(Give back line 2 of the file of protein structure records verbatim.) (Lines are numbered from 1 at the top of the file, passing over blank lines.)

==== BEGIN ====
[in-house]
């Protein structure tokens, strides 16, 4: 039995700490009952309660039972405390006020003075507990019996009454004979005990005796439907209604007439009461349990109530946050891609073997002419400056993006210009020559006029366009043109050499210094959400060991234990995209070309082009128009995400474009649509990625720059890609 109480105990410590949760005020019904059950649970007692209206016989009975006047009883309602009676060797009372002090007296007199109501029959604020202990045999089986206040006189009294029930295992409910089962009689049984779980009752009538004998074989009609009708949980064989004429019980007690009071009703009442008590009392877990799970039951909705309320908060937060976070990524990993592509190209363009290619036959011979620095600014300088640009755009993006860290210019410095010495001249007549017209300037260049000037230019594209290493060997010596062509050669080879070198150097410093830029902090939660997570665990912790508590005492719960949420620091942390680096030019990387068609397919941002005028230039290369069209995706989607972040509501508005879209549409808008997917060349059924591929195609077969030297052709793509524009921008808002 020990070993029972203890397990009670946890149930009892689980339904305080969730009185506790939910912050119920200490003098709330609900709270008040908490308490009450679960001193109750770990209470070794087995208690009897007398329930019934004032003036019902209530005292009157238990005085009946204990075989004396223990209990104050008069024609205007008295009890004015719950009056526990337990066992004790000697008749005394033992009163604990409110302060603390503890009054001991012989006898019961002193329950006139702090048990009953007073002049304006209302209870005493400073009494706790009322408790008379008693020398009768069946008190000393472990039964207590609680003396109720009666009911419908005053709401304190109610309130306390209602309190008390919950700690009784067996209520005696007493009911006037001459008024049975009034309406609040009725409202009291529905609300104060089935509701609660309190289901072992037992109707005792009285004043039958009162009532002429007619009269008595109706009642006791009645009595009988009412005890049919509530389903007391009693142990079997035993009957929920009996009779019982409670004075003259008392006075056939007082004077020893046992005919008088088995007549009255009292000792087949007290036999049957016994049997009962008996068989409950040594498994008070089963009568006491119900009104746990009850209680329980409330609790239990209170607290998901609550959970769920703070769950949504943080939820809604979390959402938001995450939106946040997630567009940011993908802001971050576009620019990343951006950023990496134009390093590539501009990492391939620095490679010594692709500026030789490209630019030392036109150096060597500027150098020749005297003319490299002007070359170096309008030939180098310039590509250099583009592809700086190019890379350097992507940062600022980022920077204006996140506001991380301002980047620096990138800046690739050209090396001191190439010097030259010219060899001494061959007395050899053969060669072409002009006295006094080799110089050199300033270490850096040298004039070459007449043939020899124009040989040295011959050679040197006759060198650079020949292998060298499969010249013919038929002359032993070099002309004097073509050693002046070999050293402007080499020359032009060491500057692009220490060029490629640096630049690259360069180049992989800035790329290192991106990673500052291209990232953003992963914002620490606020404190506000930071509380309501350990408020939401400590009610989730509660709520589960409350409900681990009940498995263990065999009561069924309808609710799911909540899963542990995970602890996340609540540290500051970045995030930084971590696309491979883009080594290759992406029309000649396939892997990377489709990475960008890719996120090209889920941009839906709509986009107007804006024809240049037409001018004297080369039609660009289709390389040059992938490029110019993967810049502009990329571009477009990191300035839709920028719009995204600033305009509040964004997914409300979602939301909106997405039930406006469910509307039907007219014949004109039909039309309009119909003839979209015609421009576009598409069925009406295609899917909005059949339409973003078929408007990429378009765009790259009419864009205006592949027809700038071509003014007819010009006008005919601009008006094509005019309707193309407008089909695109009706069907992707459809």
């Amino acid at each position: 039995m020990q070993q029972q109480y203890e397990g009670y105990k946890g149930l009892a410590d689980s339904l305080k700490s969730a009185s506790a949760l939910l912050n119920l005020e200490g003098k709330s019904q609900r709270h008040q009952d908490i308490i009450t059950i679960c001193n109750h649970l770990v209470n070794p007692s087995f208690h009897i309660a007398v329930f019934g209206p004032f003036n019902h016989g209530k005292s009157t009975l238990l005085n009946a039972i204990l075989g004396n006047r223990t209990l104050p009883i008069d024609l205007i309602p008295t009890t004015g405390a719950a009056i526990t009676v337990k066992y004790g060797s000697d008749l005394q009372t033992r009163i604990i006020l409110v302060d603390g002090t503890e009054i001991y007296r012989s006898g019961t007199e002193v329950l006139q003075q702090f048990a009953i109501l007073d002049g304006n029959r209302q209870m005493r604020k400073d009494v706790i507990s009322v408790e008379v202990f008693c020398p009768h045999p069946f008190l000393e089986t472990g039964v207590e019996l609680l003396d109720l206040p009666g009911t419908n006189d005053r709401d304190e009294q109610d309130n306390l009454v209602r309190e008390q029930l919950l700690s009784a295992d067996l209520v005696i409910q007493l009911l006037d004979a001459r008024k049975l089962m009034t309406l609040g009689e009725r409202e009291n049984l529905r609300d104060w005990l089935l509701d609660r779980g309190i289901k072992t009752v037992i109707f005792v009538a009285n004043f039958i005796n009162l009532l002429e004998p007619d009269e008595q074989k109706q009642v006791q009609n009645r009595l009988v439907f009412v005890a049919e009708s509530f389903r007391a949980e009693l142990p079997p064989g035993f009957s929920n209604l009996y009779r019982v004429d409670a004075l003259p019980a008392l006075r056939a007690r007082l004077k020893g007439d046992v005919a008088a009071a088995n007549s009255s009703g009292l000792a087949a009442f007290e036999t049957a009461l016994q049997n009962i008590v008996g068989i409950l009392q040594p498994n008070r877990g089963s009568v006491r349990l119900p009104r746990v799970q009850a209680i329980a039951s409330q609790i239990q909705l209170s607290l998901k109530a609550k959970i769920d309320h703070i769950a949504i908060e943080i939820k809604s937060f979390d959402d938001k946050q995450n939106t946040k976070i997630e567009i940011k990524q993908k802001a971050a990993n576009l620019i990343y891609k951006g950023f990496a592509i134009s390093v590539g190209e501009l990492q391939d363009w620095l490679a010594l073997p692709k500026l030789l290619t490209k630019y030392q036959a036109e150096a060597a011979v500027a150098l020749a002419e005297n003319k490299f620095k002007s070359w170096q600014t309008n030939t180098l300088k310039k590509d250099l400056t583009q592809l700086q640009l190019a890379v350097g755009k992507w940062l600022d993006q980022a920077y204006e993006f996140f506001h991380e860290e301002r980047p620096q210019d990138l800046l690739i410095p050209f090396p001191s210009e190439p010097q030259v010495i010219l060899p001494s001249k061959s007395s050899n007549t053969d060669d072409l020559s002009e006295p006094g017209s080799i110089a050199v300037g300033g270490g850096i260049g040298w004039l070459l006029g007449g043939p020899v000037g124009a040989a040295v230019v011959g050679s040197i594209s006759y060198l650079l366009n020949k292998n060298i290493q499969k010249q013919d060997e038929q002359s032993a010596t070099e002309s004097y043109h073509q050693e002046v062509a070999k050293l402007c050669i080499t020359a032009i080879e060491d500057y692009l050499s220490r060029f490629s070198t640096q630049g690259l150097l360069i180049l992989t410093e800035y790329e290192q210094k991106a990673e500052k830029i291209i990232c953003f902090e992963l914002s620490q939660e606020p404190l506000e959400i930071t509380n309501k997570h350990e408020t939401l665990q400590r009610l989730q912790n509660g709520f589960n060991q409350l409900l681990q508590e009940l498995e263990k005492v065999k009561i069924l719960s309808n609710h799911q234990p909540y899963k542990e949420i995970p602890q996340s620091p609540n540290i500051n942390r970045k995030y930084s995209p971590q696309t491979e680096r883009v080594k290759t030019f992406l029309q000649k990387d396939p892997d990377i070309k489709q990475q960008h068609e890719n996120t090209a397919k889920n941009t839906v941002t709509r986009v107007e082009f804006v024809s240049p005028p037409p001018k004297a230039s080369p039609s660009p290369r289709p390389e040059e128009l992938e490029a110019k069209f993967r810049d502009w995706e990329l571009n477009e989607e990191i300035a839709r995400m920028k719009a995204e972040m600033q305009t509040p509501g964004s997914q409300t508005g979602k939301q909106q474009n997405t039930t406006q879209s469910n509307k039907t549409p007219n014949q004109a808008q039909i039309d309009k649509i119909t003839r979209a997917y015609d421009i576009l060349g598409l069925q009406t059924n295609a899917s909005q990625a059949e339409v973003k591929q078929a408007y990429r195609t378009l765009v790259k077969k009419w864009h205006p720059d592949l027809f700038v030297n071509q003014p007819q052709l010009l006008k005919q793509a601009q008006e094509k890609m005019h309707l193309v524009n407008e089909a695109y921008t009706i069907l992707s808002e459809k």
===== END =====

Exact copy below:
């Protein structure tokens, strides 16, 4: 039995700490009952309660039972405390006020003075507990019996009454004979005990005796439907209604007439009461349990109530946050891609073997002419400056993006210009020559006029366009043109050499210094959400060991234990995209070309082009128009995400474009649509990625720059890609 109480105990410590949760005020019904059950649970007692209206016989009975006047009883309602009676060797009372002090007296007199109501029959604020202990045999089986206040006189009294029930295992409910089962009689049984779980009752009538004998074989009609009708949980064989004429019980007690009071009703009442008590009392877990799970039951909705309320908060937060976070990524990993592509190209363009290619036959011979620095600014300088640009755009993006860290210019410095010495001249007549017209300037260049000037230019594209290493060997010596062509050669080879070198150097410093830029902090939660997570665990912790508590005492719960949420620091942390680096030019990387068609397919941002005028230039290369069209995706989607972040509501508005879209549409808008997917060349059924591929195609077969030297052709793509524009921008808002 020990070993029972203890397990009670946890149930009892689980339904305080969730009185506790939910912050119920200490003098709330609900709270008040908490308490009450679960001193109750770990209470070794087995208690009897007398329930019934004032003036019902209530005292009157238990005085009946204990075989004396223990209990104050008069024609205007008295009890004015719950009056526990337990066992004790000697008749005394033992009163604990409110302060603390503890009054001991012989006898019961002193329950006139702090048990009953007073002049304006209302209870005493400073009494706790009322408790008379008693020398009768069946008190000393472990039964207590609680003396109720009666009911419908005053709401304190109610309130306390209602309190008390919950700690009784067996209520005696007493009911006037001459008024049975009034309406609040009725409202009291529905609300104060089935509701609660309190289901072992037992109707005792009285004043039958009162009532002429007619009269008595109706009642006791009645009595009988009412005890049919509530389903007391009693142990079997035993009957929920009996009779019982409670004075003259008392006075056939007082004077020893046992005919008088088995007549009255009292000792087949007290036999049957016994049997009962008996068989409950040594498994008070089963009568006491119900009104746990009850209680329980409330609790239990209170607290998901609550959970769920703070769950949504943080939820809604979390959402938001995450939106946040997630567009940011993908802001971050576009620019990343951006950023990496134009390093590539501009990492391939620095490679010594692709500026030789490209630019030392036109150096060597500027150098020749005297003319490299002007070359170096309008030939180098310039590509250099583009592809700086190019890379350097992507940062600022980022920077204006996140506001991380301002980047620096990138800046690739050209090396001191190439010097030259010219060899001494061959007395050899053969060669072409002009006295006094080799110089050199300033270490850096040298004039070459007449043939020899124009040989040295011959050679040197006759060198650079020949292998060298499969010249013919038929002359032993070099002309004097073509050693002046070999050293402007080499020359032009060491500057692009220490060029490629640096630049690259360069180049992989800035790329290192991106990673500052291209990232953003992963914002620490606020404190506000930071509380309501350990408020939401400590009610989730509660709520589960409350409900681990009940498995263990065999009561069924309808609710799911909540899963542990995970602890996340609540540290500051970045995030930084971590696309491979883009080594290759992406029309000649396939892997990377489709990475960008890719996120090209889920941009839906709509986009107007804006024809240049037409001018004297080369039609660009289709390389040059992938490029110019993967810049502009990329571009477009990191300035839709920028719009995204600033305009509040964004997914409300979602939301909106997405039930406006469910509307039907007219014949004109039909039309309009119909003839979209015609421009576009598409069925009406295609899917909005059949339409973003078929408007990429378009765009790259009419864009205006592949027809700038071509003014007819010009006008005919601009008006094509005019309707193309407008089909695109009706069907992707459809």